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Travelers looking for an explanation for the idiocy of the TSA full-body scans and intimate pat downs are missing the boat if they think TSA employees are a group of voyeurs or just plain stupid. There is a method to the madness.

The TSA madness is a logical expression of political correctness carried into the realm of national security. These new TSA practices do not make travelers safer, but they do something more important to the federal bureaucracy. They satisfy the politically correct mandate, “Thou shalt not profile.”

Since TSA must avoid “profiling” at all costs, they must treat everyone – literally everyone – as a potential terrorist. This makes no sense as a security measure, but it makes a lot of sense if your primary goal is to avoid lawsuits for “profiling.” In the TSA world, profiling is the cardinal sin, even if it is the rational way to identify likely terrorists.

To be fair, profilophobia did not start with TSA. It’s been with us for decades. However, we can thank TSA for spotlighting the malaise in a very dramatic fashion. Thanks to TSA, every American now understands the consequences of political correctness run amok.

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Profiling travelers would require constructing a statistical profile of the most likely terrorist culprits based on history of such behavior and credible intelligence reports. That is the practice in Israel, which has a pretty good record in thwarting terrorist plots against airports and travelers.

Tens of millions of travelers understand what is going on. They know how unproductive and indeed counterproductive the new TSA practices are in terms of their avowed purpose. Americans will put up with a lot of inconvenience in the name of enhanced security if they can see some logical reason for it. In the case of TSA, there is no logical relationship between national security and groping a three-year-old or a 65-year-old veteran on crutches.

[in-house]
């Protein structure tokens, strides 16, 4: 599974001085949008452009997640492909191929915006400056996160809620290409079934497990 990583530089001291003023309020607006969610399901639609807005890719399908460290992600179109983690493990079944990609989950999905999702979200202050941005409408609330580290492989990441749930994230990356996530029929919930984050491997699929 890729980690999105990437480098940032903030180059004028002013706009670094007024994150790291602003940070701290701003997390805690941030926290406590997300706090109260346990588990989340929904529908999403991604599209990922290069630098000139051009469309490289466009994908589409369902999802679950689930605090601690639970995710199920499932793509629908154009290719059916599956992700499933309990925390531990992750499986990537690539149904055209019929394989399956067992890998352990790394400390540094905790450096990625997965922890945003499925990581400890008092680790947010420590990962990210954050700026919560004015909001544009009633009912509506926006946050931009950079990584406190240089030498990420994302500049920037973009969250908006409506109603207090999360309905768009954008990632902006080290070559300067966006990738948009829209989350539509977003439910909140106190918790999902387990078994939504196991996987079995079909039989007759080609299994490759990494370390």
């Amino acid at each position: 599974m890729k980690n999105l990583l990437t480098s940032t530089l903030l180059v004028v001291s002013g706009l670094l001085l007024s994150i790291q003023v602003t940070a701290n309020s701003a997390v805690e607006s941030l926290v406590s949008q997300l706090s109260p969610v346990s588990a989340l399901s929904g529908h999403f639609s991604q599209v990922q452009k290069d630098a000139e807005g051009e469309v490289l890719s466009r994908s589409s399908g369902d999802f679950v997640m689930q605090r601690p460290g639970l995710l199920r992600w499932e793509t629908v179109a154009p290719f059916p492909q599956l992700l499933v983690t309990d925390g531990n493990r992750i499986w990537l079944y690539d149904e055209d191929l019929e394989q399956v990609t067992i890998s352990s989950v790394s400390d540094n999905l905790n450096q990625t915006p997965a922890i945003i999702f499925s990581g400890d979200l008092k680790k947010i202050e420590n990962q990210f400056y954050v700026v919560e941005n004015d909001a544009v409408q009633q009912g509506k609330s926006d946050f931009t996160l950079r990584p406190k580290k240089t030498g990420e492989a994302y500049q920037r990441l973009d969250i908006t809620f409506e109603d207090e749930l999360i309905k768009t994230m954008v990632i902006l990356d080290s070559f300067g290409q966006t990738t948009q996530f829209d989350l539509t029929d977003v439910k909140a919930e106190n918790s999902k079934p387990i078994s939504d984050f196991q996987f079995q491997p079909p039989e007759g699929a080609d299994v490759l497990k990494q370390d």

This is why Americans are outraged by these new procedures. They know instinctively that they are being conned in the name of political correctness, and they do not like it.

This particular manifestation of political correctness is especially distasteful because it affects millions in a very public and inescapable way, and secondly because the remedy is so obvious even Homeland Security Secretary Janet Napolitano can understand it: profiling. So, why does TSA resists profiling?

Ordinary Americans understand that profiling is a behavioral science, not a tool of racial oppression as the ACLU and federal Homeland Security lawyers would have us believe. To be effective, the profile of a potential terrorist must be statistically accurate. The profile is based not on any single feature or behavior but a combination of factors. Employing the profiling tool requires training and typically is used on only a small percentage of travelers, not everyone passing through the gate.

In truth, all law enforcement agencies worldwide use some form of profiling in routine police work. Law enforcement would be fatally hampered if all profiling were prohibited. Yet, somehow, profiling is forbidden when it comes to airline travel. Why? Could it be that the statistically and scientifically valid profile of a likely terrorist would necessarily take into account the fact that at least 99 percent of the terrorist acts carried out against travelers over the past 20 years have been by individuals of the Islamic faith? Americans are asking: Why must we say this in a whisper?

What is clear from the new TSA policies is that our federal government places more weight on not offending persons of the Islamic faith than on actually improving the safety of air travel. Political correctness now officially trumps national security as a priority for TSA employees and the Department of Homeland Security.

Such follies have ramifications far beyond air travel. The effects of political correctness are rampant in the Border Patrol, the FBI and local law enforcement as well, and no one will be surprised that it is the religion of preference among higher education faculty.

What can be done about it? A nation of sheep will have one answer, and a nation of robust citizens will have a different answer. Regrettably, the jury is still out.

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